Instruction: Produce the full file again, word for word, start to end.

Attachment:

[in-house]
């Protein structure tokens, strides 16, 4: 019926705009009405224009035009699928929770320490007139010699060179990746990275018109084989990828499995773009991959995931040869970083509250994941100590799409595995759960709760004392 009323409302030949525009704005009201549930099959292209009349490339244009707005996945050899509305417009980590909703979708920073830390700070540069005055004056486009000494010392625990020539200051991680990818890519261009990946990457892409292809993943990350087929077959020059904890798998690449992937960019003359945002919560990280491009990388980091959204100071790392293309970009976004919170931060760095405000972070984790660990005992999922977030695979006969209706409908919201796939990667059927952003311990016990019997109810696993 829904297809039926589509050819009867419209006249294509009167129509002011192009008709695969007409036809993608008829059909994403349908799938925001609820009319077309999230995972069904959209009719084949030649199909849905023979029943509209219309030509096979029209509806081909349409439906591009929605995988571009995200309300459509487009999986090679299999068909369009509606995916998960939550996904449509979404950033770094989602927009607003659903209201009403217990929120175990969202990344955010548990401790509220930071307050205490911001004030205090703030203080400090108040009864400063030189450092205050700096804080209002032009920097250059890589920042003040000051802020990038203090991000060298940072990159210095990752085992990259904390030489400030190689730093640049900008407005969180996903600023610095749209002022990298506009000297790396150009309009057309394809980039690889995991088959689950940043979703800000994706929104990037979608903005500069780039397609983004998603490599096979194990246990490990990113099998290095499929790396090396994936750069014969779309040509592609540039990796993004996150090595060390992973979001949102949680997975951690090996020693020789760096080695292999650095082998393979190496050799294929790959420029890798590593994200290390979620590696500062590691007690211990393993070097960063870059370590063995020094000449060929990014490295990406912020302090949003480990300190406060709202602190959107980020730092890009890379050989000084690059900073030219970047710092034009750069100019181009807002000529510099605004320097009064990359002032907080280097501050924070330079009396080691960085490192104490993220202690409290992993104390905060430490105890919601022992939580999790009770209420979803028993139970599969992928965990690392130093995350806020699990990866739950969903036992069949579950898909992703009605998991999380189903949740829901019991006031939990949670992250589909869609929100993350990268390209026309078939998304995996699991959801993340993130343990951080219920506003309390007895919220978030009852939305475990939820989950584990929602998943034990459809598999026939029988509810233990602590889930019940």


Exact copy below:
[in-house]
């Protein structure tokens, strides 16, 4: 019926705009009405224009035009699928929770320490007139010699060179990746990275018109084989990828499995773009991959995931040869970083509250994941100590799409595995759960709760004392 009323409302030949525009704005009201549930099959292209009349490339244009707005996945050899509305417009980590909703979708920073830390700070540069005055004056486009000494010392625990020539200051991680990818890519261009990946990457892409292809993943990350087929077959020059904890798998690449992937960019003359945002919560990280491009990388980091959204100071790392293309970009976004919170931060760095405000972070984790660990005992999922977030695979006969209706409908919201796939990667059927952003311990016990019997109810696993 829904297809039926589509050819009867419209006249294509009167129509002011192009008709695969007409036809993608008829059909994403349908799938925001609820009319077309999230995972069904959209009719084949030649199909849905023979029943509209219309030509096979029209509806081909349409439906591009929605995988571009995200309300459509487009999986090679299999068909369009509606995916998960939550996904449509979404950033770094989602927009607003659903209201009403217990929120175990969202990344955010548990401790509220930071307050205490911001004030205090703030203080400090108040009864400063030189450092205050700096804080209002032009920097250059890589920042003040000051802020990038203090991000060298940072990159210095990752085992990259904390030489400030190689730093640049900008407005969180996903600023610095749209002022990298506009000297790396150009309009057309394809980039690889995991088959689950940043979703800000994706929104990037979608903005500069780039397609983004998603490599096979194990246990490990990113099998290095499929790396090396994936750069014969779309040509592609540039990796993004996150090595060390992973979001949102949680997975951690090996020693020789760096080695292999650095082998393979190496050799294929790959420029890798590593994200290390979620590696500062590691007690211990393993070097960063870059370590063995020094000449060929990014490295990406912020302090949003480990300190406060709202602190959107980020730092890009890379050989000084690059900073030219970047710092034009750069100019181009807002000529510099605004320097009064990359002032907080280097501050924070330079009396080691960085490192104490993220202690409290992993104390905060430490105890919601022992939580999790009770209420979803028993139970599969992928965990690392130093995350806020699990990866739950969903036992069949579950898909992703009605998991999380189903949740829901019991006031939990949670992250589909869609929100993350990268390209026309078939998304995996699991959801993340993130343990951080219920506003309390007895919220978030009852939305475990939820989950584990929602998943034990459809598999026939029988509810233990602590889930019940």